Article 6 determines what should be included in theconsignment note, in particular it should identify thesender and the carrier, the place of taking over the goodsand the place designated for their delivery, the name andaddress of the consignee, the description of the goodsand the method of packing, the number of packages andweight of the goods, the charges and any instructionsfrom the sender. When the carrier takes over the goods,

12 Hof van Antwerpen, 22 December 1997, (1998) ETL 399-418.

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he must check the accuracy of the statements in the consignment note as to the number of packagesand their marks and numbers, and the apparent condition of the goods and their packaging. Article9(2) provides

If the consignment note contains no specific reservations by the carrier, it shall be presumed,unless the contrary is proved, that the goods and their packaging appeared to be in good conditionwhen the carrier took them over and that the number of packages, their marks and numberscorresponded with the statements in the consignment note.

4. Right of Disposal and Identity of the Carrier

The sender is the party who has concluded the contract for the carriage of goods with the carrier. Theconsignor is the person from whom the goods are taken over and the consignee is the person who isto take delivery of the goods. The sender could therefore also be the consignee or the consignor.

Article 12 regulates the right of disposal over the goods. The sender of the goods has the right todispose of the goods, for instance by asking the carrier to stop the goods in transit, to change the placewhere the goods are to be delivered, or the person to whom the goods are to be delivered, unless atthe time the consignment note is drawn up, the sender makes an entry to the effect that the consigneeis to have that right. The sender’s right of disposal ceases to exist once the second copy of theconsignment note – the copy accompanying the goods – has been handed to the consignee, or oncethe consignee exercises his right under Article 13(1) once the goods have arrived at the placedesignated for delivery to require the delivery of the goods and the second copy of the consignmentnote.

In the carriage of goods by road, frequently, more than one carrier may be involved. It thereforebecomes important to identify which carrier is responsible for the goods and can therefore be heldliable for any loss, damage or delay. The starting point is that the carrier is the party who has enteredinto the contract of carriage to undertake the carriage of goods from the place they are taken overuntil the place designated for delivery. A party may still be held to be the carrier even if itsubcontracted the performance of the entire carriage to another carrier. 13 This means that althoughthe carrier may be merely a carrier on paper, he remains responsible for the goods as the carrier.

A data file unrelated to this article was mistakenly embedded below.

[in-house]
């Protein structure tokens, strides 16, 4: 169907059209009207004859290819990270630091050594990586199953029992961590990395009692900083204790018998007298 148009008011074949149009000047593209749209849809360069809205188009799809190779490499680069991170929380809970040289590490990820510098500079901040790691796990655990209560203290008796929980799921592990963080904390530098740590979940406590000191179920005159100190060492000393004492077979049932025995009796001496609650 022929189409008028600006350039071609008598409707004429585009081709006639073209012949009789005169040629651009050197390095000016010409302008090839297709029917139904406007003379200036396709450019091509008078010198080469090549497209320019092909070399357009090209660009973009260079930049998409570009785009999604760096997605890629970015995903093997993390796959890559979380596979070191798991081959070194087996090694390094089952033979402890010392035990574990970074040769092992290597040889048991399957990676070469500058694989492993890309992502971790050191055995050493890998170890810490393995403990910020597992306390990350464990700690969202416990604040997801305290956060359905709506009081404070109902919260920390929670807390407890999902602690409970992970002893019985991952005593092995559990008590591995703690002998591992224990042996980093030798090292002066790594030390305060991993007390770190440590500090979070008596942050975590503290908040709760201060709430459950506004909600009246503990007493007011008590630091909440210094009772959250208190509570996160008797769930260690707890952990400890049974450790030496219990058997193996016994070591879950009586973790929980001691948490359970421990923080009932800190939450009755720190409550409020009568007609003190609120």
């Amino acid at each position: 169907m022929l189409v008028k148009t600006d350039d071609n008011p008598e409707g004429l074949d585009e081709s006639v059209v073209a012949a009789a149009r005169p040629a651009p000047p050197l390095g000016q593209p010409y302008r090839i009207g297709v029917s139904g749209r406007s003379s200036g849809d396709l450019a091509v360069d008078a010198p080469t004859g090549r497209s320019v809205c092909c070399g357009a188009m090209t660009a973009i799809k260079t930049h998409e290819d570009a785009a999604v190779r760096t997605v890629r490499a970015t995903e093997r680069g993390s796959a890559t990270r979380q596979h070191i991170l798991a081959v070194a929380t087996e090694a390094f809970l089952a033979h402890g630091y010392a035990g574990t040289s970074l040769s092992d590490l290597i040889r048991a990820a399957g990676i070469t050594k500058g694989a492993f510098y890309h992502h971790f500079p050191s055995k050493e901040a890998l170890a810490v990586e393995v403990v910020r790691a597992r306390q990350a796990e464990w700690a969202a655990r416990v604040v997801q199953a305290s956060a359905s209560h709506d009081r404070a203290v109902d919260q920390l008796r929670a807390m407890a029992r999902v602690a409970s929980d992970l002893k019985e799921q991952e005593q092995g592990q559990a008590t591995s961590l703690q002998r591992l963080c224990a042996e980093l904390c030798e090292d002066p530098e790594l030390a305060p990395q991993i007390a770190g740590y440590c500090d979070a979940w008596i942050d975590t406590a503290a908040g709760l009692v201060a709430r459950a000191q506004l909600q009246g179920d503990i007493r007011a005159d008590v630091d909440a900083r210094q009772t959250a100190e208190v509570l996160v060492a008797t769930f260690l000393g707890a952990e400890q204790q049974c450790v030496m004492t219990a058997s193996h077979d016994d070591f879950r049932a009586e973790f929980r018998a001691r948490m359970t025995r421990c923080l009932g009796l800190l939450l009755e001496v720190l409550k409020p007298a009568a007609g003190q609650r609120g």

The carrier may sub-contract the carriage or engage other carriers as successive carriers in theperformance of the carriage. Where the carrier sub-contracts the carriage, he enters into a separatecontract of carriage with the sub-carrier. The sub-carrier will issue its own consignment note to thecarrier. The sender of the goods will have no right to action under the sub-contract, should the goodsbe lost, damaged or delayed since there is no contractual relationship between the sender and thesub-contractor. For the purposes of the sub-contract, the sender is the primary carrier who has sub-

13 Ulster-Swift Ltd and Pigs Marketing Board v Taunton Meat Haulage Ltd and Fransen Transport N., (C.)[1977] 1 Lloyd’s Rep 346

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The Complicated Case of Successive Carriage

The successive carrier system in the CMR is based on the idea and practice that carriers carry goods forindividual legs of a larger journey and pass goods and the respective CMR consignment note from onecarrier to the next. It is clear from Professor Loewe’s Commentary based on notes and recollections of thenegotiations of the Convention, that the provisions on successive carriage were not intended to be appliedto simple sub-contracting. He writes: “Where a person concludes a contract of carriage as a carrier butdoes not himself perform any part of the carriage, the provisions of article 34 et seq. cannot be applied”. 14It is interesting to note that the successive carrier concept in the CMR is modelled on the concept ofsuccessive carrier in the CIM concerning rail carriage. 15 The earlier versions of CIM was based on the systemof track and line monopoly of the railways in each country, making cross-border rail transport impossiblewithout successive carriage. This is, however, not comparable with transport by road, 16 which suggests thatthese provisions may be out-dated.